For Christians, the question to ask is if such a national cathedral in Ghana will bring glory to God at this time, be a blessing to people at all times and in any way deal another punch to evil to make the righteousness, love, joy, peace, and power of God’s kingdom more established on earth as it is for all time and all eternity in heaven. Will other nations travel from near and far to come and see this edifice and leave breathless in wonder—like the Queen of Sheba when he visited Solomon and his national citadel—that the God of Ghana is great and most greatly to be praised? At the same time, will the beauty and glory of our everyday lives (not just when we’re suited up for church but at Makola and the government ministries) match the magnificence of this national cathedral? As for where to site it as well as the maintenance culture and costs, that is another conversation.
Personally, I would like to give this national cathedral a chance. I am very close to echoing the response of city officials to Nehemiah’s national building proposal, “The God of heaven, he will prosper us; therefore we his servants will arise and build.”
*Bediako, Kwame. 2014. Christianity in Africa: The renewal of a Non-Western Religion. Akropong-Akuapem. Regnum Africa.
Who are these Muslim ambassadors extraordinaire?
Life seems simpler when we can stereotype and put people and things in a box. But when your mental caricature is challenged by hitherto unknown facts or up close and personal encounters you had better shift your paradigm. Ghana’s new vice-president and his wife are making many re-think what being Muslim could look like.
Of Noble Dreams and “Shitty Stories”
Anybody who knows me well will tell you that the use of such a vulgar slang like “shitty” is uncharacteristic of me. This week many joined Americans to celebrate Martin Luther King Jnr. Day. While great progress has been made regarding race relations in North America we still have a long way to go. Some white officer just showed me so!
SPEAK NO EVIL
Once I went all the way to defend myself in a court of law in another province of Canada, a three-hour flight from home, because I felt the police officer who had stopped me months prior was prejudiced because I was black. Even three-and-a-half years ago when I became the first black president (and only black staff at the time) of a predominantly middle-age, white Canadian organization someone came to inform me about one unhappy staff who was wondering, “Why did they [the board] bring this African here to lead us?” I could write a whole book on times I’ve felt ill-treated just because of the colour of my skin.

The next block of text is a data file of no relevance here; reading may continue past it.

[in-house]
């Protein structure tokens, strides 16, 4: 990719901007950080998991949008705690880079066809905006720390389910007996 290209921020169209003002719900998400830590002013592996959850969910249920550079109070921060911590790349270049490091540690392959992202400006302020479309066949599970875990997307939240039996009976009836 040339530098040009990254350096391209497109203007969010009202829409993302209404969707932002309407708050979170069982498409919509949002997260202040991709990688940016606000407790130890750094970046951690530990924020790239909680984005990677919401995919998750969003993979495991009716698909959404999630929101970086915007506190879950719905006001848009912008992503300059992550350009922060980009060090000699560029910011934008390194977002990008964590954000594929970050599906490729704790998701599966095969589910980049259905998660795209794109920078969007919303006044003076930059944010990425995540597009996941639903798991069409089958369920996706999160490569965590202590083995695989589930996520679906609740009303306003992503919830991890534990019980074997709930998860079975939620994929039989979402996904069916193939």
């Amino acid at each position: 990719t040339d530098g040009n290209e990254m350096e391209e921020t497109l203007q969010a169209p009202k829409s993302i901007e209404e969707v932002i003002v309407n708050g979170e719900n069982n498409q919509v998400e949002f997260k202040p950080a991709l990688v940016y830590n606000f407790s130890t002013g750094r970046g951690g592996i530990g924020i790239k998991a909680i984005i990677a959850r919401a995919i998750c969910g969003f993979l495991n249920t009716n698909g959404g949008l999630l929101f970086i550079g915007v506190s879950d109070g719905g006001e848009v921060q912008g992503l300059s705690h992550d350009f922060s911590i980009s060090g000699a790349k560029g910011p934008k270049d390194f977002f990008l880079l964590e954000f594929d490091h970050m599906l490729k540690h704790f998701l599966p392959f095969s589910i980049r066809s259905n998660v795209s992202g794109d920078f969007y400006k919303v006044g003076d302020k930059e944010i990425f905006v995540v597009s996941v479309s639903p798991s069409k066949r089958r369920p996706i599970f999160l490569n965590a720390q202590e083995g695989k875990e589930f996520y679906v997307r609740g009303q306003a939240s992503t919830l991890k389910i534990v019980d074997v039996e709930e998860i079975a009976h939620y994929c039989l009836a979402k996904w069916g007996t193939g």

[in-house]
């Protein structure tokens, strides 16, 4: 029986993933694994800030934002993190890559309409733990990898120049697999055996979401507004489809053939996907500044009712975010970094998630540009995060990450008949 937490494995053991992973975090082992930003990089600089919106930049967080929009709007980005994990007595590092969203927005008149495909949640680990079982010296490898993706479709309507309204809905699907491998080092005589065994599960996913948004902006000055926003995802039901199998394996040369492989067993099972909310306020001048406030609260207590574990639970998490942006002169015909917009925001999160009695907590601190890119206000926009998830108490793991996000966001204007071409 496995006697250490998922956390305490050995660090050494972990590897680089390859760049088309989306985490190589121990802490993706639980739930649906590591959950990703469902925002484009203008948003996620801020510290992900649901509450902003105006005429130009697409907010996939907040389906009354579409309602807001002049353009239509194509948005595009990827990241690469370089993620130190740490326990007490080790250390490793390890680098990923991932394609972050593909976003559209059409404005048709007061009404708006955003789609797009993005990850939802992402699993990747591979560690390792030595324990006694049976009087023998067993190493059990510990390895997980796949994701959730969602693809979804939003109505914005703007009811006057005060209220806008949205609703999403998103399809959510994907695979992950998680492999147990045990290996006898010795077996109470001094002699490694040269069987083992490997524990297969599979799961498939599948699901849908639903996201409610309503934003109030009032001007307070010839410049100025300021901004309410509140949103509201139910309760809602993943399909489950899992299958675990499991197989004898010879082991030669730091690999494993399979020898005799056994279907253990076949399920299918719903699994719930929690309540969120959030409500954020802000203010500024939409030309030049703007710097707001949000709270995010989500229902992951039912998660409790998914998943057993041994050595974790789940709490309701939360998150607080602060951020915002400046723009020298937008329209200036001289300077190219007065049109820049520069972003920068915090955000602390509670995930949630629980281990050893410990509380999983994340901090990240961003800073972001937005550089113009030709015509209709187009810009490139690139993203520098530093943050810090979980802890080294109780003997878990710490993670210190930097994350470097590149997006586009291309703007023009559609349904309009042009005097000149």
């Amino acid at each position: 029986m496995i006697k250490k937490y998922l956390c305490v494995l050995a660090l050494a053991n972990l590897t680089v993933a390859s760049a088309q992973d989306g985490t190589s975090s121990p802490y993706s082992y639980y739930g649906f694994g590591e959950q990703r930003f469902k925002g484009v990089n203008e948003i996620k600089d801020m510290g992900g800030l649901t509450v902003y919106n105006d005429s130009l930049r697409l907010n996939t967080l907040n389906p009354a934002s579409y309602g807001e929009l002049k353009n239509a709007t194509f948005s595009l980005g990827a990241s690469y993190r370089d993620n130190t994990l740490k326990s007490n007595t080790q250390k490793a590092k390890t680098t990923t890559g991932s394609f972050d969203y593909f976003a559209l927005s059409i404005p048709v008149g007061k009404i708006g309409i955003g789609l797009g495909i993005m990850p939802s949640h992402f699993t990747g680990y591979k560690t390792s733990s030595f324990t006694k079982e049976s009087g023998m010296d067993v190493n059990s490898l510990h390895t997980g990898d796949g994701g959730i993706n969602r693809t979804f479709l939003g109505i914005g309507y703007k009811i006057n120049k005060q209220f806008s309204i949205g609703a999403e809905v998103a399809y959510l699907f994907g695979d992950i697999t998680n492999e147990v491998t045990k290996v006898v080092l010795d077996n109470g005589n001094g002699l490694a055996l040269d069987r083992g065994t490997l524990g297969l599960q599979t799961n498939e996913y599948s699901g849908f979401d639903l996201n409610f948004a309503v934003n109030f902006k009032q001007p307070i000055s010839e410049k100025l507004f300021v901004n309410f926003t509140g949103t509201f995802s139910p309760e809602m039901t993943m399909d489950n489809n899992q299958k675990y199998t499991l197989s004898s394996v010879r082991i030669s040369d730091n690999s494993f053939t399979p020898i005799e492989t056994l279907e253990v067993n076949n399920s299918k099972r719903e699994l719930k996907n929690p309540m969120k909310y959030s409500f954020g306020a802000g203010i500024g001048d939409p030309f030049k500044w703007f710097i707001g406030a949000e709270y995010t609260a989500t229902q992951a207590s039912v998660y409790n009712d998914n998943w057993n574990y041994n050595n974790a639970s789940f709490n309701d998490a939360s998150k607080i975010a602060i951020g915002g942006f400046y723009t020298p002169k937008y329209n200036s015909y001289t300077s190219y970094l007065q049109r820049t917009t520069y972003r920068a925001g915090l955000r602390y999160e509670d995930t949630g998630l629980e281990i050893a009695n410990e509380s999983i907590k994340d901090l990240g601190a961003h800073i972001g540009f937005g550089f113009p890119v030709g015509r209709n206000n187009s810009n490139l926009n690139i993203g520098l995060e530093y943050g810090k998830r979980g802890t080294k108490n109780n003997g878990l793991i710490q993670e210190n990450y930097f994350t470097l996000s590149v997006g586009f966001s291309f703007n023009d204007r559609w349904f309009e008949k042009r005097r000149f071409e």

However, I try to avoid writing on racial tensions, in particular black/white issues, for a number of reasons (which I shan’t enumerate here); but like us all, when it really hits close to home we bury our ‘political correctness’ and as Nike says, “just do it.” As a black man living in North America, I have faced covet and overt discrimination—including being hooted at in a restaurant in southern Ontario by a white woman who I bet hadn’t ever left her province before let alone seeing the rest of the world—but none has gotten to me like the one last Friday. And it’s hard to forget because it was the infamous Friday the thirteenth (13/01/2017).
BLUE AND GREEN
My wife is the Chief Operating Officer of Adeshe Real Estate. As I’ve shared before, we believe in investing in assets towards financial freedom. Because she wanted to check on a property she recently purchased in Champlain, NY (the last major town in upstate New York before crossing the border into Quebec, Canada) last Friday we all decided as a family to go along with her just for the ride.
Out of my own stubbornness (that’s another subject for another day) I have not picked up Canadian citizenship or passport so whenever we travel it is a very interesting array of five blue Canadian passports and one green Ghanaian one—mine. As a result, usually I’m the one who delays the rest of the family at the border because I’m often asked to go into the U.S. Customs and Border Protection (CBD) building to receive an I-94 form to enter the States. This time, I was quite exhilarated that this wouldn’t be necessary because I had kept by last I-94 form intact in my passport since I got it last July six months prior. In fact, it was due to expire the next day (January 14) and so I planned to leave it with the Canadian border authorities upon our return from Champlain before re-entering Canada. Nothing could’ve prepared me for what was about to happen in Obama’s America.
BLACK AND WHITE